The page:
When we create associations for these four PM schedules we're effectively loosely coupling them together. I use the term loosely because it is important to understand that you are still running four separate PM schedule lines. The relationship between the services is not concrete and can easily be broken altogether.

In this example each parent service consumes the child services. So a 20K service replaces the 10K service, the 40K service replaces the 20K and 10K service and the 120K service replaces all of them. This means that we only require a single work order every time a service on this vehicle is performed.

The association set ups for each of the parent services is shown in these screenshots.

It is important to note that the associations are not automatically cascading.  That is, just because the LVTH010K service is associated to the LVTH020K service and the LVTH020K service is associated to the LVTH040K service, the LVTH010K service is not automatically associated to the LVTH040K service. You must explicitly define this in the associations for each service.

Because we only want a single work order per service we must set the Separate Work Order flag to 2 and also provide a status for existing work orders if they need to be cancelled to meet this requirement. Cancellation will only occur based on the child service being within threshold and the PM status being within the range specified in the relevant maintenance rule. If you don't want the PM Status Update UBE to cancel tripped work orders you would leave the association range at 01 in the maintenance rules.

The final piece of the puzzle is setting the thresholds for the associations. If we focus on the meter component then we must consider the effective meter to run value of the parent service compared to the child service.  So in our example the maintenance rules state that when the meter gets to 114,000KM the 120K service should be tripped. This means that the unit has 6,000KM until the service is due. So this means that for the 120K service to pick up the 10K at the same time the percentage threshold on the associated 10K service can be no higher than 40%. In reality 40% is far too high a threshold for this scenario. If we take a situation where the last 10K service was performed at 111,000KM that means that when the unit hits 114,000K the 10K service is only 30% due while the 120K service will be 95% due. If we set the threshold for the associated 10K service to 40% then it will not be picked up when when the 120K service it tripped. Instead we can actually set the threshold to 0% which means that when the 120K service trips it will always pick up the 10K service assuming that it is not at a open PM status greater than 50.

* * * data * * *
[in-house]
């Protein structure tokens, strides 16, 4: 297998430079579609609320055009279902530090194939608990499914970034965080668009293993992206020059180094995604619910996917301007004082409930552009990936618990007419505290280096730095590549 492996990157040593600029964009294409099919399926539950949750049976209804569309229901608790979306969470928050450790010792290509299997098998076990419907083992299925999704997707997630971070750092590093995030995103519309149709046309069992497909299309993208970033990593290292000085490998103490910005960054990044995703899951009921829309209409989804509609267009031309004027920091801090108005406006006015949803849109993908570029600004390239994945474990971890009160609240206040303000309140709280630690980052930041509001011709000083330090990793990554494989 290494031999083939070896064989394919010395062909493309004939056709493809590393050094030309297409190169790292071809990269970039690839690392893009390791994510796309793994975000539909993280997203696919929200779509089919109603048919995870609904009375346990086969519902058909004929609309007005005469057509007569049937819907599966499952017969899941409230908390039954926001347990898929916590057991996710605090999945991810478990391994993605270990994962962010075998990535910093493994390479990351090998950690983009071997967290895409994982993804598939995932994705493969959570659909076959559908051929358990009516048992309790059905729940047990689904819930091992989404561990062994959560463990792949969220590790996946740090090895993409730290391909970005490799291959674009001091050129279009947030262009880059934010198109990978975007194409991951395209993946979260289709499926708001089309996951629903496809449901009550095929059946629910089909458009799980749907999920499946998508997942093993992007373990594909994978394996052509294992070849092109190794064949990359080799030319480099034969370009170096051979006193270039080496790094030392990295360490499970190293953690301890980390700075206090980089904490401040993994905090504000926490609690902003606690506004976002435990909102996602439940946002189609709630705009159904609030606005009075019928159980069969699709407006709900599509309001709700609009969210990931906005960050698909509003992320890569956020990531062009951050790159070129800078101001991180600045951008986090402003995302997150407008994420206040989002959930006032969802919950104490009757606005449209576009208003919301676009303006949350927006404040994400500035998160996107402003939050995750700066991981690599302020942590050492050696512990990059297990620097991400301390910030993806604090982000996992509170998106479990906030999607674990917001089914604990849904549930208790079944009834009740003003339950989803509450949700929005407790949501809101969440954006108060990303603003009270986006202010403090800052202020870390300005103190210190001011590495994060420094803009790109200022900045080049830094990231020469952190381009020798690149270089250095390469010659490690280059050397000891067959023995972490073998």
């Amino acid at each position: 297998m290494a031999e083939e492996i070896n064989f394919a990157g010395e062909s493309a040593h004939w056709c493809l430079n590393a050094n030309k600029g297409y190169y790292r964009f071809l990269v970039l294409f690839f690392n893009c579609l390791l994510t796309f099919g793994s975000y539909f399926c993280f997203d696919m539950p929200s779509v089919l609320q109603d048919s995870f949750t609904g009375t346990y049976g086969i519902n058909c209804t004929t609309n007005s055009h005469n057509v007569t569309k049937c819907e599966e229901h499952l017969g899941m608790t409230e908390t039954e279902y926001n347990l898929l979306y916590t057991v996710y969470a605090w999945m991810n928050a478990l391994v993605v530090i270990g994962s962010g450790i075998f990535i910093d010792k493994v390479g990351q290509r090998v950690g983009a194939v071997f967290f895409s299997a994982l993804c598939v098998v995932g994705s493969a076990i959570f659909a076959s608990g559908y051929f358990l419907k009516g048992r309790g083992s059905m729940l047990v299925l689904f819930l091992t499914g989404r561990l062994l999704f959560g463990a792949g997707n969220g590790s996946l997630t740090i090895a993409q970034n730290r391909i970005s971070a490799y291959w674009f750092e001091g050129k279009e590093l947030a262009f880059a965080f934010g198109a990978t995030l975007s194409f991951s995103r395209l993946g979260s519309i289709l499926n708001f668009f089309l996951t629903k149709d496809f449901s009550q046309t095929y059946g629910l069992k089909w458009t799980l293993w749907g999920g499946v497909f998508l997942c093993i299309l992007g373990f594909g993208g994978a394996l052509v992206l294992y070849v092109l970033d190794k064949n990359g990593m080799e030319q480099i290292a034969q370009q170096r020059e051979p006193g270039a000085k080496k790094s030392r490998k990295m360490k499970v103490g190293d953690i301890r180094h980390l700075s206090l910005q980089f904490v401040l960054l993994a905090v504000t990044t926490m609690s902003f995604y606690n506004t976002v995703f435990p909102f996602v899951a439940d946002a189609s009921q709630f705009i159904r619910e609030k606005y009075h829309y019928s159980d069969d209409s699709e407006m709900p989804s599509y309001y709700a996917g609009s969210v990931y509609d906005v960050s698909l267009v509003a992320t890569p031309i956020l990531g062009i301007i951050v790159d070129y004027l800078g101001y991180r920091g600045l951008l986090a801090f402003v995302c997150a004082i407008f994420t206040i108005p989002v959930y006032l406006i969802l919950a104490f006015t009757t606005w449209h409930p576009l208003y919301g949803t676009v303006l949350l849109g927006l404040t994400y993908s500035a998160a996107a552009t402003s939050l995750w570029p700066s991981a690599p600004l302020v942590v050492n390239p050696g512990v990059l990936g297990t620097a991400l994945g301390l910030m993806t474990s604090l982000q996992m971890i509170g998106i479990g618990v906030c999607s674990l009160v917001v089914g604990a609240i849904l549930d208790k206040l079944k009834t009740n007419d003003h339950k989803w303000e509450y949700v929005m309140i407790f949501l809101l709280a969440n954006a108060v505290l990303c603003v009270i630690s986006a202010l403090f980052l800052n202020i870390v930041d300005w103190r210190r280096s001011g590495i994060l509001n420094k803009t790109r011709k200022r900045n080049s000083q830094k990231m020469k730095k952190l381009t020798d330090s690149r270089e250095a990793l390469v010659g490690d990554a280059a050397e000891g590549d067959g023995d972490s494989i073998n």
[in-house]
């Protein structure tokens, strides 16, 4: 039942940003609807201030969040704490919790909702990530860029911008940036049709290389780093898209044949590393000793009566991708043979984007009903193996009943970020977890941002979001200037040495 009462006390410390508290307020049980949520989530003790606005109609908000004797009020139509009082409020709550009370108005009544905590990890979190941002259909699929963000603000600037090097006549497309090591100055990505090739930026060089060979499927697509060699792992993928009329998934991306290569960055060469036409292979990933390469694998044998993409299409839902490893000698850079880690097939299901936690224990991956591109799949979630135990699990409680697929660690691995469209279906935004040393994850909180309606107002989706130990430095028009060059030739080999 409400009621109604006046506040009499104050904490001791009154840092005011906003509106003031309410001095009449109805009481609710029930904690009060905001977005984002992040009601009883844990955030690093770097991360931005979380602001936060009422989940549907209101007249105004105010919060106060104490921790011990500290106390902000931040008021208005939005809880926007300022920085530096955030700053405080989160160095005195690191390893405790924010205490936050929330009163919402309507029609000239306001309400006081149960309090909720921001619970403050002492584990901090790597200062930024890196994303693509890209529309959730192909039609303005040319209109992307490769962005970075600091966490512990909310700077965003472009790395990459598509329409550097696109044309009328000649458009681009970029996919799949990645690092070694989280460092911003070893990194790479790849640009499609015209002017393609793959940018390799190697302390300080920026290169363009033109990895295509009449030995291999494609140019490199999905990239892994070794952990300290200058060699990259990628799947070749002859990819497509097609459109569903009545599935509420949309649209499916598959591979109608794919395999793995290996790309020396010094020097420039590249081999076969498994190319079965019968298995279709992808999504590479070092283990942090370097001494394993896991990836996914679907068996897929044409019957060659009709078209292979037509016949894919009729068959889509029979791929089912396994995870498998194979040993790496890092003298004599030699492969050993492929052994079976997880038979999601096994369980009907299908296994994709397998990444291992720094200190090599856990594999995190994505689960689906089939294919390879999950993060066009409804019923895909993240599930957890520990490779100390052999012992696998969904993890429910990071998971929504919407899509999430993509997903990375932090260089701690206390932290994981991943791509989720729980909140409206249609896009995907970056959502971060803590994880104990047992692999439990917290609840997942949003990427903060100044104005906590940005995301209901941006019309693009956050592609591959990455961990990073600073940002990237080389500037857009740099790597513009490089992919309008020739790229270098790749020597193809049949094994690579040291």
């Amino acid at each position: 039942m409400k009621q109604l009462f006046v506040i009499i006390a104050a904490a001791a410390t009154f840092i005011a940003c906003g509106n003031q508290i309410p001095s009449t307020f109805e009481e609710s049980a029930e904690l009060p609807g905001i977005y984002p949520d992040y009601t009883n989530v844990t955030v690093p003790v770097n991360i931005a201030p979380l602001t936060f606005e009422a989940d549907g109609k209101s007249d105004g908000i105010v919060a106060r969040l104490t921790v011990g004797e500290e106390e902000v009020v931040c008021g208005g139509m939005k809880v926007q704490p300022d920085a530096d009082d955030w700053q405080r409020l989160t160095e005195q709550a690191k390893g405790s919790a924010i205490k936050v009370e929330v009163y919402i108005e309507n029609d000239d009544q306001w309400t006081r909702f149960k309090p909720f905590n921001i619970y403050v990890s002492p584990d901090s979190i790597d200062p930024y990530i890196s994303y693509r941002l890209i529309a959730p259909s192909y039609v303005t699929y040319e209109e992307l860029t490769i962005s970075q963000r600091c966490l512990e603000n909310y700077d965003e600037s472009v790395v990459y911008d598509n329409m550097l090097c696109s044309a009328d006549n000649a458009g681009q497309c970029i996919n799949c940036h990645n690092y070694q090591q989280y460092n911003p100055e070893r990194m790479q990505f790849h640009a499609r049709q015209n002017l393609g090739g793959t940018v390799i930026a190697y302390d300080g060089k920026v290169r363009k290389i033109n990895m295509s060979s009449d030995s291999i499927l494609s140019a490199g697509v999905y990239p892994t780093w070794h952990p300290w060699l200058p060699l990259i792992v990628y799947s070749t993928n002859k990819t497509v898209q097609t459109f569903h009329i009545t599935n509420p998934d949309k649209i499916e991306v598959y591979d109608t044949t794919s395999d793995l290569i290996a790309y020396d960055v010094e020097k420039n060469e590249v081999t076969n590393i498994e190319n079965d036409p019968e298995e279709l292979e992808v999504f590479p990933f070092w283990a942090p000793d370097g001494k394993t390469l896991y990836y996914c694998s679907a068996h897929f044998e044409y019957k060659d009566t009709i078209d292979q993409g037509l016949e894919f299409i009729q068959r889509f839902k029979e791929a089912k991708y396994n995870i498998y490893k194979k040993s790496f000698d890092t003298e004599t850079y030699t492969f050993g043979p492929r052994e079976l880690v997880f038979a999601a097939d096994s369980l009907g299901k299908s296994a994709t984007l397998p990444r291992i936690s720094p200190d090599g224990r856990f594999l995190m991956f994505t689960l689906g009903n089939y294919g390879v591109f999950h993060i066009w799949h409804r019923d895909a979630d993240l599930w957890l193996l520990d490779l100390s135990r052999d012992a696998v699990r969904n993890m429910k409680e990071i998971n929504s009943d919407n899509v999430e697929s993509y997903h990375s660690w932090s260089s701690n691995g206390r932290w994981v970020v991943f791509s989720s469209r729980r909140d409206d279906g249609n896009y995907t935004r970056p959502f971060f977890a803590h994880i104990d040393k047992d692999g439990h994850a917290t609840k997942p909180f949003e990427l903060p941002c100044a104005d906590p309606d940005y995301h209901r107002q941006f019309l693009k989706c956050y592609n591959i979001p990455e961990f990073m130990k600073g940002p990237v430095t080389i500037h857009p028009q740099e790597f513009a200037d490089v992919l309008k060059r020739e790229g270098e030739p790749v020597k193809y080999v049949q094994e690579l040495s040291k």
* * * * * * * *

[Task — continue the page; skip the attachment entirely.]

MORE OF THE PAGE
If the threshold for the 120K service was set to 90% rather than 95% you would not be able to use 0% because 90% gives an effective meter to run of 12,000KM which is greater the service interval specified on the 10K service. In that instance you would actually need to set the Multiple Work Order code on the 10K to 1 and change the associations range on the service down to 01 records only to handle the overlap between planning the 10K service and planning the 120K. Unless your planning fences dictate that you need your PM schedules to be tripping this early, this sort of scenario should be avoided as it will create a complicated environment for your maintenance planners.

Once the associations have been defined in this manner you should now have everything configured to execute the planning cycle.

Running the PM Schedule

When running service cycles using associations there are a few important things that need to be managed for the solution to work effectively and reduce the amount of manual planning that would need to be carried out. Firstly if you are using meters as part of the service interval then you must ensure that you are getting timely and regular meter readings into the system. Failure to do so can cause significant fluctuation in the percentage due which can cause difficulty in planning. The second is that servicing is carried out a close to schedule as possible. Servicing unit significantly early or late relative to their planned service date can cause the associations to get out of sequence. The last requirement is that PM schedule lines are closed as soon as practicable. If you are using model work orders then this means that the work order is moved to a status which closes the related PM schedule line as soon as possible after the work has been completed.

Failure to manage the process in this way will cause significant overhead for maintenance planners when using associations as the automated generation and association of PM schedule lines will frequently fail to occur.

One final note on running the schedule. You must ensure that your R12807 Update PM Schedule Status report has data sequencing set so that your PM schedule lines are processed in order from most frequent to lease frequent. Failure to do so will cause the associations to burn through work order numbers while processing. There is a white paper available from Oracle within information on how to do this.

What about forecasting

JDE enables preventative maintenance forecasting through the use of PM projections. Unfortunately there is a significant issue with the projections generation report (R13411) in that it does not take into account associations. This means that it will project the 10K service every 10,000KM when in reality the 10K service will only occur every 20,000KM.